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They said that they found 18 times the normal levels of polonium in his personal effects.
The Al-Jazeera news network, which obtained a copy of the Centre’s findings, reported on Wednesday that the scientists were 83 per cent confident that Arafat had been poisoned, and likely died of, polonium in his system.
“The report shows that high levels of polonium were found in Arafat’s ribs and pelvis, and in soil stained with his decaying organs,” said the Arabic news network.
The Centre’s findings cap a year of often controversial allegations from Palestinian sources that Arafat’s sudden illness in October 2004 – and death less than a month later – was a result of a covert assassination plot.
His widow, Suha, asked that his body be exhumed last year on suspicion that he had been poisoned.
From a scientific perspective, identifying traces of polonium – which has a half-life of 138 days – becomes much more difficult with the passage of time, particularly an eight-year gap between his death and exhumation, the Centre said in a caveat.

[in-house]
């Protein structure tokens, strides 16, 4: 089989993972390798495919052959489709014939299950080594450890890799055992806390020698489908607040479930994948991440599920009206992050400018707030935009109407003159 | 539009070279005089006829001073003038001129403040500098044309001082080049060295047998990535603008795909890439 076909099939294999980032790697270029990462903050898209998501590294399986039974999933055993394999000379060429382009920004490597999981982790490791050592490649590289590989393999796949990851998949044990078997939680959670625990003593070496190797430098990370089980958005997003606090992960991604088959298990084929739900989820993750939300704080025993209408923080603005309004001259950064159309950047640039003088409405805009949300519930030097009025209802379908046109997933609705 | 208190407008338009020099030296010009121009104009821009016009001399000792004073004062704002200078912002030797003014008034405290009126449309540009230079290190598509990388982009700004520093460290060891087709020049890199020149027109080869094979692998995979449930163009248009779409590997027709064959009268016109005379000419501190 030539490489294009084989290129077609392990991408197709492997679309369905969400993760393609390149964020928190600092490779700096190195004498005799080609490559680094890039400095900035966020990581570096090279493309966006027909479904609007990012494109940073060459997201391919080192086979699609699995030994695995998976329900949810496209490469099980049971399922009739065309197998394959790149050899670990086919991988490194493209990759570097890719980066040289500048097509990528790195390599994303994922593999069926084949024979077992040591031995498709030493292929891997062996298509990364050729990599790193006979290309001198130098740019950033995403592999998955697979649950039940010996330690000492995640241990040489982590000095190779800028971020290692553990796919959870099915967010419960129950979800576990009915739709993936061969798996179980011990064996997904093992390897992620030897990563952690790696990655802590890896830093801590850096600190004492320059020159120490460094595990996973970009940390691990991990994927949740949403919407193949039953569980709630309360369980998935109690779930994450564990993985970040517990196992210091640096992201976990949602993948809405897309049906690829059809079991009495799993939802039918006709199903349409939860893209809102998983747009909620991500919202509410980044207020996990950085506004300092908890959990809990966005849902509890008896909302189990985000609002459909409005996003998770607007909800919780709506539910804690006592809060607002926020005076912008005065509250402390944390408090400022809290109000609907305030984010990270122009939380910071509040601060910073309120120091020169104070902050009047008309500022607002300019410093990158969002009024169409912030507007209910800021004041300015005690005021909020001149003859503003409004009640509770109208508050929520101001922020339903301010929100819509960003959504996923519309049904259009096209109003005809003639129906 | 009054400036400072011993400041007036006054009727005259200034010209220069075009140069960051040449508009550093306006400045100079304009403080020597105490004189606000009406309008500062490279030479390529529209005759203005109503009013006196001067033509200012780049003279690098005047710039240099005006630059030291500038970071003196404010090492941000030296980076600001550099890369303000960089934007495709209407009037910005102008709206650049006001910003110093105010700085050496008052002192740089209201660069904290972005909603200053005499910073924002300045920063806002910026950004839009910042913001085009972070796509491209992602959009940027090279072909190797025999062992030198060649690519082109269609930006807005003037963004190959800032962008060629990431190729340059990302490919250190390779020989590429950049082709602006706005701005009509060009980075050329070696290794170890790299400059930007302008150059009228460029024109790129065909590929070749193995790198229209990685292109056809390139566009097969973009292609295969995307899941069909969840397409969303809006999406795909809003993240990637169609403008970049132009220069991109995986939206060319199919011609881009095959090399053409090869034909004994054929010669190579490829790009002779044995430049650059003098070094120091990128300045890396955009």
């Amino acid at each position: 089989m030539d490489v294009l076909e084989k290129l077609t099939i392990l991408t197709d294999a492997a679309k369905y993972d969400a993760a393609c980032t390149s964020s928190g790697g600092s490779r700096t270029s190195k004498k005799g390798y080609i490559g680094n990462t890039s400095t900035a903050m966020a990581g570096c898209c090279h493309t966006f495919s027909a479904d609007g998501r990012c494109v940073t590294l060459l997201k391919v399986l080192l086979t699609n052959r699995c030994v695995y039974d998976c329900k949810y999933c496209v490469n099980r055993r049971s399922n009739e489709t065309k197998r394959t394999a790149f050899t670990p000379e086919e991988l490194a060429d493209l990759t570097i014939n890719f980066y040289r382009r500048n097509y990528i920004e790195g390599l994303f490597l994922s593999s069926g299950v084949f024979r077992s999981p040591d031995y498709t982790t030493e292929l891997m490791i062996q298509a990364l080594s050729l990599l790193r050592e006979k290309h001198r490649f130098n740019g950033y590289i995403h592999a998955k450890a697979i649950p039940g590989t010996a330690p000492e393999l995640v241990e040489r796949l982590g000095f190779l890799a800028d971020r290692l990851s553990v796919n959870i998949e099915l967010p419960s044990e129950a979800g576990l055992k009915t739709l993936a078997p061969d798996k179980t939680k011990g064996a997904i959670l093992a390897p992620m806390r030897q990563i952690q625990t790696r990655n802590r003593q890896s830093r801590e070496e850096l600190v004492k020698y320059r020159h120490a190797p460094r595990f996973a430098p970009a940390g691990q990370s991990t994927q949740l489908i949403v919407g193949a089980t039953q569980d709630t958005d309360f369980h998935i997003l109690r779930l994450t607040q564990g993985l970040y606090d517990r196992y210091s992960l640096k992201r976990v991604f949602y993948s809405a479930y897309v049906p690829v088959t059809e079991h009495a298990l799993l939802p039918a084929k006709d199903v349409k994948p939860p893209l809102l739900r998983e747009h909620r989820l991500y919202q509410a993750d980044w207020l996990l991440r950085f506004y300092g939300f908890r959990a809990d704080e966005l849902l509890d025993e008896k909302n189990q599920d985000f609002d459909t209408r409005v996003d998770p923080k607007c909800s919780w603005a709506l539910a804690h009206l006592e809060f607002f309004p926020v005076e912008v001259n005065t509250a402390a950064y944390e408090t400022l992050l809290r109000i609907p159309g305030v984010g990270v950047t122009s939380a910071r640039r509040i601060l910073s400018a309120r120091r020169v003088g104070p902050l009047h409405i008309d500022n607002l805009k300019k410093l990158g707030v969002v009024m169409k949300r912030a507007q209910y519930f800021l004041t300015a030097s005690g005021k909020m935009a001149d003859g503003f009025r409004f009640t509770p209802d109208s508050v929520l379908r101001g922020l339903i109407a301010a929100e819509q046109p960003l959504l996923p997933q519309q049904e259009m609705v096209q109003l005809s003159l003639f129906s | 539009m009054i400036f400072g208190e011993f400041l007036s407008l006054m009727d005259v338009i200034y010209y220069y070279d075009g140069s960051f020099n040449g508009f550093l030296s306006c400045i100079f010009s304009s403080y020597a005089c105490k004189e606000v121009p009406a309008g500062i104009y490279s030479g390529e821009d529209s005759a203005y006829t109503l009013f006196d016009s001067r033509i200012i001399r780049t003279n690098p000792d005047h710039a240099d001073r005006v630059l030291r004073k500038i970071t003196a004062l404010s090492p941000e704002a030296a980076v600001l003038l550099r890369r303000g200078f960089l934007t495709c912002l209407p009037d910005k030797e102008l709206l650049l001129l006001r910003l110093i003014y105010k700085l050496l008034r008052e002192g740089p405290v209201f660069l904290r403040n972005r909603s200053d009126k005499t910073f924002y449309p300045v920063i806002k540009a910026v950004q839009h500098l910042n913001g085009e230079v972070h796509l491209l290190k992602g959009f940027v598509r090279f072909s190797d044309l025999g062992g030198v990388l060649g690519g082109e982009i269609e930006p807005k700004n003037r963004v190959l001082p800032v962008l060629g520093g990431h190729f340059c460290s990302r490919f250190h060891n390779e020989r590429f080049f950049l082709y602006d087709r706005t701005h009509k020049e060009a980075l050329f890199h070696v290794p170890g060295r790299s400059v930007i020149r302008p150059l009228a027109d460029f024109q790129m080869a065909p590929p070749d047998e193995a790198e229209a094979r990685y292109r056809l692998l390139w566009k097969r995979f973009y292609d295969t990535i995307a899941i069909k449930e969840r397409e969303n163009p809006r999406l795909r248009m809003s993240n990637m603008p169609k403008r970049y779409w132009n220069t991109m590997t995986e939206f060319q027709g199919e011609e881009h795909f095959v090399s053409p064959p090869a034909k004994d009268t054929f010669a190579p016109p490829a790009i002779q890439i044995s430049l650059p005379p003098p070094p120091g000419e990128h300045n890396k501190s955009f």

Furthermore, the report cannot specifically rule that polonium poisoning could have been the only reason for the late Palestinian leader’s death.
Late on Wednesday, the Israeli Foreign Ministry dismissed the Swiss report as being inconclusive and full of “holes”.
“It’s all very, very confused and unclear. What is clear is that there are huge holes in the theory, more holes than Swiss cheese,” said the ministry’s spokesperson Yigal Palmor. He criticised the Swiss team for not investigating Arafat’s hospital quarters or his Ramallah office.
For its part, the Palestinian Authority has not issued a statement, but some officials have said they have yet to see the Centre’s report before commenting.